What’s inside this tent? Henry Moore’s monumental sculpture Bronze Form 5/6—normally the first artwork visitors see when arriving at the Getty Center—is undergoing a conservation treatment behind a rather mysterious-looking safety screen. My colleagues and I will be working on the sculpture outdoors through early June.
Bronze Form and Large Figure in a Shelter are sculptor Henry Moore’s final two series of sculptures. They were fabricated in the artist’s native England in 1985-86 by welding together cast-bronze elements. Sculptures from these series are currently installed around the world, in cities as diverse as Copenhagen, Seoul, Wellington, New Zealand, and Grand Rapids, Michigan.
Bronze Form 5/6 came to the Getty in 2005 as part of the 28-piece gift of modern outdoor sculpture from Ray Stark and his wife, Fran. Their collection has been on view since 2007 in several areas around the Getty Center, including the Fran and Ray Stark Sculpture Garden just outside the tram station at the bottom of the hill. Moore’s Draped Reclining Mother and Baby from 1983 and Seated Woman are also included in this collection.
The Getty Museum’s Decorative Arts and Sculpture Conservation Department began research into the technical history of the Bronze Form as soon as it arrived, because it was apparent that the piece was in need of a conservation treatment. The sculpture came to us coated with a clear acrylic-urethane that had been compromised due to years of outdoor exposure. The failure of this coating was causing the surface of the sculpture to slowly darken. There were also breaks in the coating, which have allowed black and greenish corrosion to form. The goal for the upcoming treatment is to remove this coating and reapply a new and more protective one.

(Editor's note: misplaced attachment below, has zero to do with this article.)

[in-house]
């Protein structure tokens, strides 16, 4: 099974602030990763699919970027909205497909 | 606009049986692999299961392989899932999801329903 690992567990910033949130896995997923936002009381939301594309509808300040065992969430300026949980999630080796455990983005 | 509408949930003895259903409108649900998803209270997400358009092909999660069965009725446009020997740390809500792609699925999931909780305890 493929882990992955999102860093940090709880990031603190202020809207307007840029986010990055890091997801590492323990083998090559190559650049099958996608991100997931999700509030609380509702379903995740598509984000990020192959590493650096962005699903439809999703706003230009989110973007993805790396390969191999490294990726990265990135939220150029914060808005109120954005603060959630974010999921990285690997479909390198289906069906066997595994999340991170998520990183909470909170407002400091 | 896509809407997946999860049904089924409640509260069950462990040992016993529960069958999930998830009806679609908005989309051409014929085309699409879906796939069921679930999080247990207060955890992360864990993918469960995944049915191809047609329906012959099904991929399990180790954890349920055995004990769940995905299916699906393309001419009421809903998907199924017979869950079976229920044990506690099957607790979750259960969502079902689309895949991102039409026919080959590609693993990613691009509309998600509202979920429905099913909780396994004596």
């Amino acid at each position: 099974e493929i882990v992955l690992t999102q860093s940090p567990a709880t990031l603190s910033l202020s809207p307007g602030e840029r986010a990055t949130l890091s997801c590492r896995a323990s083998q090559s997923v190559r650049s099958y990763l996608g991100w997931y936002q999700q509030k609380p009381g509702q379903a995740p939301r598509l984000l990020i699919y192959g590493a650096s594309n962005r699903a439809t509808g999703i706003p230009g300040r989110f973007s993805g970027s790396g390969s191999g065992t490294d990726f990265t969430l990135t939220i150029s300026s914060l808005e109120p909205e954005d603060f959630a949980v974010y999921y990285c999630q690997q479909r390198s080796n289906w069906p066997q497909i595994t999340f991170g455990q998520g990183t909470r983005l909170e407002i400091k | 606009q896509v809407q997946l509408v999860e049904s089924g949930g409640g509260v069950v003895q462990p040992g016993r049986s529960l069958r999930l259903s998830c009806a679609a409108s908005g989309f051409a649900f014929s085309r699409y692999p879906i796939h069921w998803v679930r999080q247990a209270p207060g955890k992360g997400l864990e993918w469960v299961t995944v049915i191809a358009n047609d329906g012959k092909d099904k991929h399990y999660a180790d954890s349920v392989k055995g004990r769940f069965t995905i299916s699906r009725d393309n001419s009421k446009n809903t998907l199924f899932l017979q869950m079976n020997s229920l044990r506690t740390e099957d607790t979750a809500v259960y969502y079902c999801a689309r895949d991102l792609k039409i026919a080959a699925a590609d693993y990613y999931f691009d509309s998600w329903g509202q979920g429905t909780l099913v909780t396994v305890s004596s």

Because it would be difficult to move the sculpture for treatment (it is over 14 feet high and sits on a massive pedestal designed just for it), our work is being done in situ. A large containment tent was fabricated around the piece and is allowing the conservation work to take place safely. Because the treatment involves the spray-application of a new coating, we have to ensure that no airborne particulates—whether from nearby construction work on the Getty Center entrance or from the 405 freeway—sticks to the surface while the coating is drying.
The first step in the treatment is to remove the old coating. We tested several removal methods, but decided to use a non-abrasive method known as Dry Ice Blasting. We are directing high-pressure frozen carbon dioxide (CO2) “snow” at the surface of the sculpture, creating localized thermal-shocks that separate the coating from the metal surface without affecting the metal or the fragile patina. The carbon dioxide method also thoroughly cleans the surface, preparing it beautifully to receive the new coating. We’ll then perform minor aesthetic tasks to help minimize irregularities on the surface caused by past treatments and damages, as well as to reduce the corrosion. As a final step, we’ll coat the surface with a new protective layer. Throughout the project, my colleagues and I will be collaborating with local conservator John Griswold, who has expertise in both sculpture and contemporary art.
After the treatment, Bronze Form won’t look substantially different from the way it does today, but it will be better protected from the elements.
Our work will take place inside the containment tent, so visitors won’t be able to see the treatment as it progresses (or us conservators behind the barrier). I’m happy to take questions about the project here on The Iris and tell you more about what we’re doing behind the scenes!